Like millions of Indians, I was brought up to revere Mahatma Gandhi. So I was not prepared for my first encounter with his grandson in a seedy bar in Hyderabad. It was the winter of 1979. I had just joined the faculty of the University of Hyderabad. My colleagues, the historian Gyanendra Pandey and the writer Alok Bhalla, and I walked into the dim-lit Three Castles Bar down the road from the University. Alok found a friend who waved to him. We joined him at the table and ordered our beers.
“Have you met Ramu?” Gyan asked, introducing me to the professor of philosophy. “Bhai, teen beer lao aur Don ka gaana lagao,” shouted Ramu to the bearer. A university don humming Kishore Kumar’s ‘... main hoon Don’? I was amused. Alok whispered into my ear, “He’s Gandhiji’s grandson.” I fell off my chair!
My first conversation with Ramachandra Gandhi, a professor of philosophy, with a doctoral degree from Oxford University, a teacher who had taught in Britain and the United States, at Shantiniketan and in Delhi, author of The Availability of Religious Ideas and Sita’s Kitchen: A Testimony of Faith and Inquiry, and other books and essays, and, of course, the grandson of Mahatma Gandhi, on the father’s side and C Rajagopalachari, on the mother’s, was in a bar. So was my last conversation with him, more recently.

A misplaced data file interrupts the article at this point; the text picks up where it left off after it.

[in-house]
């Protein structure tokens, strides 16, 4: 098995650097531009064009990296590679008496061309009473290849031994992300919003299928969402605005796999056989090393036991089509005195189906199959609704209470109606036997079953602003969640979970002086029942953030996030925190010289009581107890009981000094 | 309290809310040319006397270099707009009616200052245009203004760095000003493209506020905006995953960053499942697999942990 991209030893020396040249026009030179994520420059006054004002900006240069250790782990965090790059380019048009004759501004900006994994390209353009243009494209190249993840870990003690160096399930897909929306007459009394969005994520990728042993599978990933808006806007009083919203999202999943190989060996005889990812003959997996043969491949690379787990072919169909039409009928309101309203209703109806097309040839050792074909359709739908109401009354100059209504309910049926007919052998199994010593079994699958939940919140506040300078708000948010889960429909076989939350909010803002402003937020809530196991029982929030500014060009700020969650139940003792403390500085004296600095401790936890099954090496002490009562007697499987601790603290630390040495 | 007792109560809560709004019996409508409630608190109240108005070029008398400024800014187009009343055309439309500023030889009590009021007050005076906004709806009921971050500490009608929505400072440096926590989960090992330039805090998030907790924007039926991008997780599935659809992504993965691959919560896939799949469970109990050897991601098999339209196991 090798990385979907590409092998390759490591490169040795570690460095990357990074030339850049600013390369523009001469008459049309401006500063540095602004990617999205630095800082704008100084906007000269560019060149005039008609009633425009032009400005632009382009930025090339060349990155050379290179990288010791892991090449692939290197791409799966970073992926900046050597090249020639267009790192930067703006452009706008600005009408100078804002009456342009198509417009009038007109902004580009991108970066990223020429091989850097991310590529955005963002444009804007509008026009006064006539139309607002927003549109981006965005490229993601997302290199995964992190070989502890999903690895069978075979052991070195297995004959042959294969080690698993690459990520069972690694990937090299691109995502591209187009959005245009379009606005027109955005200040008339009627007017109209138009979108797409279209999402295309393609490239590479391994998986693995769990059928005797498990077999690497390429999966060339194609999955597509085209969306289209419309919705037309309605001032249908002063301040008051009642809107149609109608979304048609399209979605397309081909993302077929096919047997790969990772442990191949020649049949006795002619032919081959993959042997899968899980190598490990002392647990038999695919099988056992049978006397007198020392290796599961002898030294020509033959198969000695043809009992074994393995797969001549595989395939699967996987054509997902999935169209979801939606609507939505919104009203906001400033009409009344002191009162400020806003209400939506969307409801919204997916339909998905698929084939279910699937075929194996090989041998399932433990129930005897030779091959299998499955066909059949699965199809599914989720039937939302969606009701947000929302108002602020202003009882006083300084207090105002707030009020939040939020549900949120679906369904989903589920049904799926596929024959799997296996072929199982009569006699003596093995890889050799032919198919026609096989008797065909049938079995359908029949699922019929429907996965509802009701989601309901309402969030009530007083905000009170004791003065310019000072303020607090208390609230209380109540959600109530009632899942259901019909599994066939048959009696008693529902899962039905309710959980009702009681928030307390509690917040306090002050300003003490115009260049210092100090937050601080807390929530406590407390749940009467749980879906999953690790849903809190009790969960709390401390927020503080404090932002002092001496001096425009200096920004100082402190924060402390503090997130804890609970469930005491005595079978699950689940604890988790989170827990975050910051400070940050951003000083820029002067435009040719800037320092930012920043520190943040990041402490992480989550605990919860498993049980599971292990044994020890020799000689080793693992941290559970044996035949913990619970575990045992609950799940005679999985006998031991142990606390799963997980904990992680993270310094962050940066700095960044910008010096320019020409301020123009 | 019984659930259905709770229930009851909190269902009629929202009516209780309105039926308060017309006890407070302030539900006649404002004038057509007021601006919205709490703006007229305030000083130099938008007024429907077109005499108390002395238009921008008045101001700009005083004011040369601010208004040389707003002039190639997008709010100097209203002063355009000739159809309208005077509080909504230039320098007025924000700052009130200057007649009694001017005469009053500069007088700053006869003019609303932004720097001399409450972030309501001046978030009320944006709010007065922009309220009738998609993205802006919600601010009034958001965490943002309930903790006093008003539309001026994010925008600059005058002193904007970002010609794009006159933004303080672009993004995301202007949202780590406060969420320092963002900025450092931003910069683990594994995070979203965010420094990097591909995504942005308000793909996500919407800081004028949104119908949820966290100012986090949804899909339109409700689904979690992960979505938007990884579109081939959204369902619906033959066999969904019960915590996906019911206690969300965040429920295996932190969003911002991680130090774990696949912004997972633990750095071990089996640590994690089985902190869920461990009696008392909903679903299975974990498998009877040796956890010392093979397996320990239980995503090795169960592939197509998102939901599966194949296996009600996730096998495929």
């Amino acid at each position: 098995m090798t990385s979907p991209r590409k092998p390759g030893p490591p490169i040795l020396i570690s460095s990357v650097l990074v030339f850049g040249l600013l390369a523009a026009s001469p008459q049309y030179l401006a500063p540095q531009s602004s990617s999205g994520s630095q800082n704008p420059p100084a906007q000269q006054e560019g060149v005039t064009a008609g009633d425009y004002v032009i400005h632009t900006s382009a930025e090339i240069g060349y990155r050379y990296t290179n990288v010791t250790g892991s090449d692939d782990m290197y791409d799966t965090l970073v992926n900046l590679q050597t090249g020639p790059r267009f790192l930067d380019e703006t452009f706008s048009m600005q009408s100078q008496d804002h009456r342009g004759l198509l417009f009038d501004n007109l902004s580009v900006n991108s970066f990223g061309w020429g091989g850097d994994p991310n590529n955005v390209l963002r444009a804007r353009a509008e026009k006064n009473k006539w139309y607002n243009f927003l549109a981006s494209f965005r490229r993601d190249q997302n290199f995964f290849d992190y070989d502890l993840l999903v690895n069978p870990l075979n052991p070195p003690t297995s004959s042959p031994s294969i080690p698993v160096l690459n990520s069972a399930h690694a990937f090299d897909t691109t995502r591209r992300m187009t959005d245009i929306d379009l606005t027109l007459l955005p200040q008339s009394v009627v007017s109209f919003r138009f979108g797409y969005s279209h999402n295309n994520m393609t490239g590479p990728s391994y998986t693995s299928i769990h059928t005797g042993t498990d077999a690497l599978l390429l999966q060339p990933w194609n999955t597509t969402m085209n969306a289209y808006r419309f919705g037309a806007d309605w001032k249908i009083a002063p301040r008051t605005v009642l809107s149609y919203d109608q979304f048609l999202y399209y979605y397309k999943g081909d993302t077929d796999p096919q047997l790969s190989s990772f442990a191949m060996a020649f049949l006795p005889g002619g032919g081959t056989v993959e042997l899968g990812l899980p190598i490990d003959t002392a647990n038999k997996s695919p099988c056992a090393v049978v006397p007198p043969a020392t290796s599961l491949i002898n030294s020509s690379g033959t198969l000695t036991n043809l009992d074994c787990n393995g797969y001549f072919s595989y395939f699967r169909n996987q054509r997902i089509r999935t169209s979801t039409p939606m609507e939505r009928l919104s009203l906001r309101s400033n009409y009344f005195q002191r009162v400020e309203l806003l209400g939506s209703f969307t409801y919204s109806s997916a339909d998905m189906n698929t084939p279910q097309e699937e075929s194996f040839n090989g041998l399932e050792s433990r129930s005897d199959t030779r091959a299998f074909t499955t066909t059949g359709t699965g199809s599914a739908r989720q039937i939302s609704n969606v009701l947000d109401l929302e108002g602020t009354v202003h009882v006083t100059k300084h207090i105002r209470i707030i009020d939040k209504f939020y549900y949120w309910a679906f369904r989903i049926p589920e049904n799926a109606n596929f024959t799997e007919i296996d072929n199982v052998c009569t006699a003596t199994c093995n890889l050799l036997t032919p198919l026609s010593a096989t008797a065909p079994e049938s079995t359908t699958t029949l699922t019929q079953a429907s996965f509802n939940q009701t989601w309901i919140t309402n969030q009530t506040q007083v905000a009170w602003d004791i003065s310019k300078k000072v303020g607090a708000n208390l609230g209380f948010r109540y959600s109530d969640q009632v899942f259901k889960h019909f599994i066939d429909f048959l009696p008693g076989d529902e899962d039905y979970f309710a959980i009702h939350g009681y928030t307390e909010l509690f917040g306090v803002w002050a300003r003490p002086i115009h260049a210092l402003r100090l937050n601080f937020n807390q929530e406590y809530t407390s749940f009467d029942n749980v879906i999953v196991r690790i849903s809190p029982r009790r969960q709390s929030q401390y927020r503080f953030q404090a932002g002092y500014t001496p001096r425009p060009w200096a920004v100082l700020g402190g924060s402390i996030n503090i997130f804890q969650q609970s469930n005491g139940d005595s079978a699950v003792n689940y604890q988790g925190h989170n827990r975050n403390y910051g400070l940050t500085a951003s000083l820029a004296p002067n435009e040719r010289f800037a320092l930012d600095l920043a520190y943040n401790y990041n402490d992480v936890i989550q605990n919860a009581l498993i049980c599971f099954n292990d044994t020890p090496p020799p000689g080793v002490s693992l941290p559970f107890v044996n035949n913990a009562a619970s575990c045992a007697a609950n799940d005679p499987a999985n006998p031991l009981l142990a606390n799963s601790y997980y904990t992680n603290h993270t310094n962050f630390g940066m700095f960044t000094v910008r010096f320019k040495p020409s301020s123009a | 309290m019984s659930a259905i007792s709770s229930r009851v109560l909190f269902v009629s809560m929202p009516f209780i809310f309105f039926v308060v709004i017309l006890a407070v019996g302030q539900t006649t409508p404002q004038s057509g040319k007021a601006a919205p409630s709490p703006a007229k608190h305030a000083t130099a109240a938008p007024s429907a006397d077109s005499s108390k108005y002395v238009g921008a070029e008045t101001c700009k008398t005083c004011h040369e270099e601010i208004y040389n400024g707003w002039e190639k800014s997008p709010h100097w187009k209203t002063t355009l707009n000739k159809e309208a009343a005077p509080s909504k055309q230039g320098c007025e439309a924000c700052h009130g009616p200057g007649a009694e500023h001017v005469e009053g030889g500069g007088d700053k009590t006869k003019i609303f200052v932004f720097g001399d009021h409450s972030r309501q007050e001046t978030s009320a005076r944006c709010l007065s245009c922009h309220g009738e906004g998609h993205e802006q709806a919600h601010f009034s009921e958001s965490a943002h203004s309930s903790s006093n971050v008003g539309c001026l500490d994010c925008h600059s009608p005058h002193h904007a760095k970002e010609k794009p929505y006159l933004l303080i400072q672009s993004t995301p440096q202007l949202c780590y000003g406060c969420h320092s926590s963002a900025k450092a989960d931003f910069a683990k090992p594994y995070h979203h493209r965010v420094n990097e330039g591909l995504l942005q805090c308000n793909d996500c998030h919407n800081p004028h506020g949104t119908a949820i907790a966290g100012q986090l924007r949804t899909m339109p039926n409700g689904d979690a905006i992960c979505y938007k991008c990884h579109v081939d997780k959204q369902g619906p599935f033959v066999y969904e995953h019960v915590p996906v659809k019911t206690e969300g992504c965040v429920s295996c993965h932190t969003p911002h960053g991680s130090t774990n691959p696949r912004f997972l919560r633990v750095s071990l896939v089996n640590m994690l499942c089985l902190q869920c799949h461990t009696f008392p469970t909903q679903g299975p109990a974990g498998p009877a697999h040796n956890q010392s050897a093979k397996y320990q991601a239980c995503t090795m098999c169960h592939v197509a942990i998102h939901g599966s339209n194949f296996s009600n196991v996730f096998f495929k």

In its early days, the Central University of Hyderabad was located in the ancestral home of Sarojini Naidu, the ‘Golden Threshold’, in the middle of Hyderabad’s busy shopping area of Abids. “I am told the Professor of English sits in what was Sarojini Naidu’s bedroom. I sit in her bathroom. That’s where philosophy has been relegated to in our social sciences,” Ramu complained, adding “I wonder which room she wrote her poetry in.”
Three incidents from those university days summed up Ramu Gandhi for me. The first was his response to a curfew imposed in the old city of Hyderabad during university examinations’ time, due to communal violence. The vice-chancellor convened a faculty meeting to decide whether exams should be postponed. Most of us practical-minded fellows agreed, since many of our students could not come to the university. Ramu objected.
“We cannot succumb to the blackmail of communal forces. Let us ask the police to provide escort vehicles so that we can take the question paper to the homes of our students and conduct the examination there.” Only a few dozen students were affected and Ramu felt this was do-able. The University administration vetoed him. He observed a day of silence in protest.
The second anecdote relates to an invitation Ramu received from a Dalit student who wanted him to go to his village, in the Mahboobnagar district of the Telengana region on October 2 and participate in Gandhi Jayanti celebrations. Ramu declined the invitation. He would always play down his lineage. “I am a Gandhi, not a Gandhian,” he would say.
The student complained to me, urging me to persuade Ramu to go. I scolded Ramu, explaining to him that this obviously means a lot to the boy and he must go. “Most of these students go back to their villages to talk about Marx, Mao and Ambedkar. Here is a boy who wants you to talk about Gandhiji. How can you refuse?” I said to him. Ramu relented.
Soon he received several such invitations and he would go and speak. “Most people come to see me, not hear me,” he complained once, “and they try to see if I bear any resemblance to Gandhiji’s statue in their village. I think all these statues must be destroyed as a tribute to Gandhiji. Not just because he opposed the erection of statues, but also because they bear no resemblance to him.”